My research goal is to develop a dynamic “story” engine for games that requests meta-data about the game world from the game engine via a standardized callback API, and then creates sensible stories that fit into the game world. Ideally, the stories created by the engine would equal or even surpass purely static content, but simply augmenting static content would represent a significant advance of the state of the art.
- Dynamically generate satisfactory stories
- Directly (via questionnaire) and indirectly (via measuring actions) measure player satisfaction/immersion, compared with “purely static” stories
- The goal is not “stickiness”, and developing measures that tease apart positively compelling vs. merely addictive content would be a potentially useful contribution (Rosanna suggested the distinction between playing for enjoyment vs. a sense of obligation which seems like it's on the right track)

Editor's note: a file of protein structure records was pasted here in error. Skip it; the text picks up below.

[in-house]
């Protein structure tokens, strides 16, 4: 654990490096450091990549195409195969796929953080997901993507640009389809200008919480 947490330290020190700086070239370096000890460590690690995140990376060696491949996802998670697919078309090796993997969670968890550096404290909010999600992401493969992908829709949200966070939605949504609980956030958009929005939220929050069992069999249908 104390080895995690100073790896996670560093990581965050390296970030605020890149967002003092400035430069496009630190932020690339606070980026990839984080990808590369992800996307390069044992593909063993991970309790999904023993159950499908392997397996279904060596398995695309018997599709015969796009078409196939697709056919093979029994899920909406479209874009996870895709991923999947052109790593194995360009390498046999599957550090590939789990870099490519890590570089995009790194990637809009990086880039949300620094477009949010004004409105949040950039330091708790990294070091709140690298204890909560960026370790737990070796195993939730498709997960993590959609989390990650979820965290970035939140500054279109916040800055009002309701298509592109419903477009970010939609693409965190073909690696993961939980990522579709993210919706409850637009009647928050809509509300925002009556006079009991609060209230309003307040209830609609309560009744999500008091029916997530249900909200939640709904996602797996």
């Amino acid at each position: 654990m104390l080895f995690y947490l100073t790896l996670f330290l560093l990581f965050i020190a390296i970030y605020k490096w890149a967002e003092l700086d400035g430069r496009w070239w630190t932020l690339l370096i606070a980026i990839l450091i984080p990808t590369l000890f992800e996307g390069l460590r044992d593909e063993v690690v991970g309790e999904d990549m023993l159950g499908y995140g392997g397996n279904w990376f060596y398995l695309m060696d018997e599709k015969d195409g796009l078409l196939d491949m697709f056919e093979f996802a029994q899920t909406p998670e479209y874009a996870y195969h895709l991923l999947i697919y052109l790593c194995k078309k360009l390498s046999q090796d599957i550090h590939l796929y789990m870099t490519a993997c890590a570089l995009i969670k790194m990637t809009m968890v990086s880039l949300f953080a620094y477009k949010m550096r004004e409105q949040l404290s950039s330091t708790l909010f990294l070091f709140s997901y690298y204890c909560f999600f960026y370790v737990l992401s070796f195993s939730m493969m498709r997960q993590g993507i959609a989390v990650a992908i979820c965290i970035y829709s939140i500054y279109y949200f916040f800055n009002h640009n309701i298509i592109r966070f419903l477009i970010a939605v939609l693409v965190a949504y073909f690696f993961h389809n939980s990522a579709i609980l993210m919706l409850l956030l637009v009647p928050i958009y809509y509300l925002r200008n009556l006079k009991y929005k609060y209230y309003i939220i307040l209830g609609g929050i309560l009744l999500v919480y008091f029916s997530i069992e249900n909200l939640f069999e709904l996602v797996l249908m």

- Iteratively improve the engine based on testing; if the engine is able to surpass static content, then test versions against each other.
- Create at least one commercially viable game.
A Turing Test for Dynamic Stories
The question is, can we create a story engine that creates stories that seem at least as hand-made to players as actual hand-made stories? Obviously, concocting a fair test for this is non-trivial, since we're either comparing ourselves to pre-existing games ("would you rate the stories you experienced as more/less original and clever than the stories in Baldur's Gate?") or to our own contrived "control" group ("do you like story A more/less than story B?" setting aside the fact we're responsible for both, and we want A to win).
The devil will be in the details. Can I/we operationalize such a comparison and document it in such a way that the comparison seems fair and compelling? (And, that's before tackling the harder job of faring well in the comparison!) I suspect that the methodology will be something like: compare hand-made stories to dynamic stories. Based on results, iterate, improving both kinds based on what was learned. This will tend to lead to increasingly demanding conditions A vs. B becomes A vs. B vs. A' vs. B'. In order to make our documentation of the process compelling, we will need to capture multimedia from actual gameplay (so when we compare a hand-made story to a dynamic story we can show what the player experience of each was actually like).goals markdown 12/16/2014 14:58:39